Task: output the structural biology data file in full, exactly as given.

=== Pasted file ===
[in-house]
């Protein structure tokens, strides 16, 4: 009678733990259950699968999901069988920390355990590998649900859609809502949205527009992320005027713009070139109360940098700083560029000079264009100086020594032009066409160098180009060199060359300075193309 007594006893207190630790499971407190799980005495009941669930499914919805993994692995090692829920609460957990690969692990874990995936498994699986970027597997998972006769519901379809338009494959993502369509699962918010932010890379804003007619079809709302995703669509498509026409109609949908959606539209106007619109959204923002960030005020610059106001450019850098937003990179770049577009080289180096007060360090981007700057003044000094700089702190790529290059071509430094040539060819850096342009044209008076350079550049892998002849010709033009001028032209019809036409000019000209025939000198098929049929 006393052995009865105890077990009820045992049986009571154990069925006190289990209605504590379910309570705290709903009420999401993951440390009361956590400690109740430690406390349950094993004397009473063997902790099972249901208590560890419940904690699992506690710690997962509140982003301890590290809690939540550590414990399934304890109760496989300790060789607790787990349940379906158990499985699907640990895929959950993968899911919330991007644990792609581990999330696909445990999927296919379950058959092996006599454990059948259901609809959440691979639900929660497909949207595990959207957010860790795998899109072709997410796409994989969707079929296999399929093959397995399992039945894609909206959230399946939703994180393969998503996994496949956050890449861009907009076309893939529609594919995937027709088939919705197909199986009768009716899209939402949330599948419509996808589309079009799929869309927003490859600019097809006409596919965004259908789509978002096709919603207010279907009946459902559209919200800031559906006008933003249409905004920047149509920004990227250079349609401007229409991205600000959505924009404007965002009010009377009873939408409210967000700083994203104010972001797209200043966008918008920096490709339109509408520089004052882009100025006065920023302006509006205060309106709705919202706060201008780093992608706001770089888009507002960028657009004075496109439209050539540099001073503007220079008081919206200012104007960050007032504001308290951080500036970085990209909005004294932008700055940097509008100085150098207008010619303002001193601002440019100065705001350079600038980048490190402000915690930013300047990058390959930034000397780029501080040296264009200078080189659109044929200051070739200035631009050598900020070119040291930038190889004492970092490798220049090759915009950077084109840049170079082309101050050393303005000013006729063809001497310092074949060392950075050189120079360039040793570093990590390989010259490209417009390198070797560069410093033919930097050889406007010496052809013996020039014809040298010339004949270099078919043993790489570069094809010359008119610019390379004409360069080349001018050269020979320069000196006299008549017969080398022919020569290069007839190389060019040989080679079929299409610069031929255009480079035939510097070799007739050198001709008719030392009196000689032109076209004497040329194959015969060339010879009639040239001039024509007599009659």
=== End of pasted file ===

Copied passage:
[in-house]
């Protein structure tokens, strides 16, 4: 009678733990259950699968999901069988920390355990590998649900859609809502949205527009992320005027713009070139109360940098700083560029000079264009100086020594032009066409160098180009060199060359300075193309 007594006893207190630790499971407190799980005495009941669930499914919805993994692995090692829920609460957990690969692990874990995936498994699986970027597997998972006769519901379809338009494959993502369509699962918010932010890379804003007619079809709302995703669509498509026409109609949908959606539209106007619109959204923002960030005020610059106001450019850098937003990179770049577009080289180096007060360090981007700057003044000094700089702190790529290059071509430094040539060819850096342009044209008076350079550049892998002849010709033009001028032209019809036409000019000209025939000198098929049929 006393052995009865105890077990009820045992049986009571154990069925006190289990209605504590379910309570705290709903009420999401993951440390009361956590400690109740430690406390349950094993004397009473063997902790099972249901208590560890419940904690699992506690710690997962509140982003301890590290809690939540550590414990399934304890109760496989300790060789607790787990349940379906158990499985699907640990895929959950993968899911919330991007644990792609581990999330696909445990999927296919379950058959092996006599454990059948259901609809959440691979639900929660497909949207595990959207957010860790795998899109072709997410796409994989969707079929296999399929093959397995399992039945894609909206959230399946939703994180393969998503996994496949956050890449861009907009076309893939529609594919995937027709088939919705197909199986009768009716899209939402949330599948419509996808589309079009799929869309927003490859600019097809006409596919965004259908789509978002096709919603207010279907009946459902559209919200800031559906006008933003249409905004920047149509920004990227250079349609401007229409991205600000959505924009404007965002009010009377009873939408409210967000700083994203104010972001797209200043966008918008920096490709339109509408520089004052882009100025006065920023302006509006205060309106709705919202706060201008780093992608706001770089888009507002960028657009004075496109439209050539540099001073503007220079008081919206200012104007960050007032504001308290951080500036970085990209909005004294932008700055940097509008100085150098207008010619303002001193601002440019100065705001350079600038980048490190402000915690930013300047990058390959930034000397780029501080040296264009200078080189659109044929200051070739200035631009050598900020070119040291930038190889004492970092490798220049090759915009950077084109840049170079082309101050050393303005000013006729063809001497310092074949060392950075050189120079360039040793570093990590390989010259490209417009390198070797560069410093033919930097050889406007010496052809013996020039014809040298010339004949270099078919043993790489570069094809010359008119610019390379004409360069080349001018050269020979320069000196006299008549017969080398022919020569290069007839190389060019040989080679079929299409610069031929255009480079035939510097070799007739050198001709008719030392009196000689032109076209004497040329194959015969060339010879009639040239001039024509007599009659």